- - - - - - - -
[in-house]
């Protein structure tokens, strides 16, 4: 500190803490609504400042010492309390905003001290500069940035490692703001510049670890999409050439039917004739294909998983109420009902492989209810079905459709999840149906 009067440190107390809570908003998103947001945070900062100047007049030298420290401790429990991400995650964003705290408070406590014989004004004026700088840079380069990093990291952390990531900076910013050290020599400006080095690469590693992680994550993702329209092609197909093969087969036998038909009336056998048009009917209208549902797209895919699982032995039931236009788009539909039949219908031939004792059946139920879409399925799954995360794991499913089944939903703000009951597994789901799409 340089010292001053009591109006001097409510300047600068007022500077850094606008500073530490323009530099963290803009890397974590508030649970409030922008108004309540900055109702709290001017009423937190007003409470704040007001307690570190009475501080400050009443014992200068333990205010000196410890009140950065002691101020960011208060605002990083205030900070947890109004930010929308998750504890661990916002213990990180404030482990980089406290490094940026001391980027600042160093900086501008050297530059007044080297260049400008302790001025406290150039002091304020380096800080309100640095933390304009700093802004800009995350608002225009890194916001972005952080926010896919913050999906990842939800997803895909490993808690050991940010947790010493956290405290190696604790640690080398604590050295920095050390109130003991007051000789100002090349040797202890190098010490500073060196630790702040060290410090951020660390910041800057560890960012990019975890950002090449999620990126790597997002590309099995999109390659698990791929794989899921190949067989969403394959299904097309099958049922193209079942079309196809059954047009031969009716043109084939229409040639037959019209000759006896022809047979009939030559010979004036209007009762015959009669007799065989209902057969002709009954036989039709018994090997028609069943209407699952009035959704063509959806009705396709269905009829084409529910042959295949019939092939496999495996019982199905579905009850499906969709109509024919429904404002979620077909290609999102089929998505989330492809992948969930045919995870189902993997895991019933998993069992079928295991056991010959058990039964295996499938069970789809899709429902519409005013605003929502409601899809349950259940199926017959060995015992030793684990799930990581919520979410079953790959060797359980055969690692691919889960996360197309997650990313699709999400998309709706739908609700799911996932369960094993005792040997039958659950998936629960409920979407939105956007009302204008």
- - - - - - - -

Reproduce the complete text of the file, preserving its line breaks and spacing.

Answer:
[in-house]
């Protein structure tokens, strides 16, 4: 500190803490609504400042010492309390905003001290500069940035490692703001510049670890999409050439039917004739294909998983109420009902492989209810079905459709999840149906 009067440190107390809570908003998103947001945070900062100047007049030298420290401790429990991400995650964003705290408070406590014989004004004026700088840079380069990093990291952390990531900076910013050290020599400006080095690469590693992680994550993702329209092609197909093969087969036998038909009336056998048009009917209208549902797209895919699982032995039931236009788009539909039949219908031939004792059946139920879409399925799954995360794991499913089944939903703000009951597994789901799409 340089010292001053009591109006001097409510300047600068007022500077850094606008500073530490323009530099963290803009890397974590508030649970409030922008108004309540900055109702709290001017009423937190007003409470704040007001307690570190009475501080400050009443014992200068333990205010000196410890009140950065002691101020960011208060605002990083205030900070947890109004930010929308998750504890661990916002213990990180404030482990980089406290490094940026001391980027600042160093900086501008050297530059007044080297260049400008302790001025406290150039002091304020380096800080309100640095933390304009700093802004800009995350608002225009890194916001972005952080926010896919913050999906990842939800997803895909490993808690050991940010947790010493956290405290190696604790640690080398604590050295920095050390109130003991007051000789100002090349040797202890190098010490500073060196630790702040060290410090951020660390910041800057560890960012990019975890950002090449999620990126790597997002590309099995999109390659698990791929794989899921190949067989969403394959299904097309099958049922193209079942079309196809059954047009031969009716043109084939229409040639037959019209000759006896022809047979009939030559010979004036209007009762015959009669007799065989209902057969002709009954036989039709018994090997028609069943209407699952009035959704063509959806009705396709269905009829084409529910042959295949019939092939496999495996019982199905579905009850499906969709109509024919429904404002979620077909290609999102089929998505989330492809992948969930045919995870189902993997895991019933998993069992079928295991056991010959058990039964295996499938069970789809899709429902519409005013605003929502409601899809349950259940199926017959060995015992030793684990799930990581919520979410079953790959060797359980055969690692691919889960996360197309997650990313699709999400998309709706739908609700799911996932369960094993005792040997039958659950998936629960409920979407939105956007009302204008």